Combining a touchscreen with a QWERTY keypad for a mere $149, is Telstra’s QWERTY Touch the ideal smartphone for beginners?
The candy-bar design of the Android-based QWERTY Touch is similar to the HTC ChaCha, with a 2.6 inch touchscreen occupying the top half of the phone and a physical button QWERTY keypad dominating the bottom. In between these two sections is a row of buttons, including a green Call button, Home, Menu, directional pad with big Enter button, Search, Back, and End Call.
The only other buttons on the handset are a power button, located at the top edge, and volume on the left side.
Specifications for the ZTE-manufactured Telstra QWERTY Touch are basic, with all operations powered by a 600MHz processor. This compares to the 1GHz and higher processor speeds found on mid-range to top-tier handsets, and while adequate for most functions, won’t provide the same performance seen in premium-price handsets.
Google’s latest version of Android– 2.3, “Gingerbread” – is here, as are its usual accompaniments: wireless hotspot technology, Google’s own turn-by-turn navigation, and support for websites with Flash.
Connectivity is pretty standard, with GPS, Bluetooth, WiFi, and support for 3G data at a max of 7.2Mbps. A microUSB port sits on the right side, allowing you to both charge the handset as well as move files – such as music or photos – to the handset from a computer.
The battery is smaller than we’re used to, with an 1100mAh supply on offer.
The chassis of the Telstra QWERTY Touch is made entirely from plastic, and feels surprisingly solid in the hand. It’s well suited for smaller hands, and feel quite at home nestled in the palm. We found one- handed and two handed typing was comfortable.
Despite the smaller screen size, the Android experience is still much the same as it is on a large screen, complete with widgets, five homescreens, and access to Android Market.
To the business of the keypad, and it’s certainly a decent offering for this price range. In terms of quality, it reminds us of those found on the far more expensive BlackBerry Bold devices. So it’s good, alright.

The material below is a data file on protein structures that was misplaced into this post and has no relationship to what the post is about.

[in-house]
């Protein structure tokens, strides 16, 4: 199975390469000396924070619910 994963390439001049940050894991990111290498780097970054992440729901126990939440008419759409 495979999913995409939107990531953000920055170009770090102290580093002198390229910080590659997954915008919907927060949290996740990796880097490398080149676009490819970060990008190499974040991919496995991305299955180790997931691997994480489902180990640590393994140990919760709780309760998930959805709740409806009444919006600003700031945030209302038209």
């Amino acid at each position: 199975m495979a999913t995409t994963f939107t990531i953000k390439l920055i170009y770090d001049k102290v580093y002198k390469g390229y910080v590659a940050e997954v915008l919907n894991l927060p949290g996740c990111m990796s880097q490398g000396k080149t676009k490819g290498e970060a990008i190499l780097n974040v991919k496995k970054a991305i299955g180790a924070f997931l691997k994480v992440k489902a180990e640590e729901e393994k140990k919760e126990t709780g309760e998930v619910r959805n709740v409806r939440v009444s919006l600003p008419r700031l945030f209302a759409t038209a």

The keys are responsive and very easy to use, although we wish the symbols – and “Fn” key to activate them – were colour coded for ease of use. Two of the keys on the bottom of the handset actually function as shortcuts for two services: using the camera, and switching the phone on and off silent. You may have to press these shortcut buttons down for a second or two to activate them, however.
Like other Android handsets, the Telstra QWERTY Touch provides the regular set of buttons for Home, Menu, Search, and Back, although instead of soft touch buttons, they’re physical buttons just above the keyboard.
The directional pad is mostly useless for navigating Android OS, but if you need to find your way around a message to edit text and the like, it may prove faster than using your finger on the touchscreen.
We also liked the old-school green and red buttons for indicating dialing and hanging up, and they work well enough here. While they would benefit from being larger, they are nevertheless excellent visual aides for the beginner smartphone user, and we like that.
We’re less impressed by the low resolution 320 x 240 screen, which makes text appear tiny, pixelated and hard to read. You can pinch to zoom and enlarge the text on websites, but the resolution keeps text looking relatively poor. Some websites specifically designed for mobile websites may not let you zoom, so it’s possible that you’ll be stuck reading small fonts most of the time.
Touchscreen responsiveness is also hit and miss with this handset, with some actions – a swipe down for the Android task bar – working perfectly, while others – swiping down a webpage with your fingers or pinch to zoom – working only after you’ve made the gestures. While this could be annoying to some, it’s not hard to get used to, as the physical keyboard makes you less dependent on using the touchscreen as often as you would on a full-touchscreen smartphone.
Camera features are basic too, with just two megapixel capture and no flash. Image settings are limited, with options including just a few colour effects, sharpness and contrast levels, and ISO control up to 400. This is not a camera that will deliver results in low light conditions.
There’s also no front camera, suggesting that the budget buyer won’t be using this handset for video calls over Skype or the like.
Entry-level smartphones cost around $100, so the keyboard on the Telstra QWERTY Touch effectively adds $50. The premium buys a facility that caters nicely for those who prefer a physical interface, and provides a neat bridging feature for those yet to make the transition to touch.
While the handset would benefit greatly from an upgraded display, all up the Telstra QWERTY achieves a comfortable starting point for smartphone newbies, at a price that shouldn’t make them regret the move.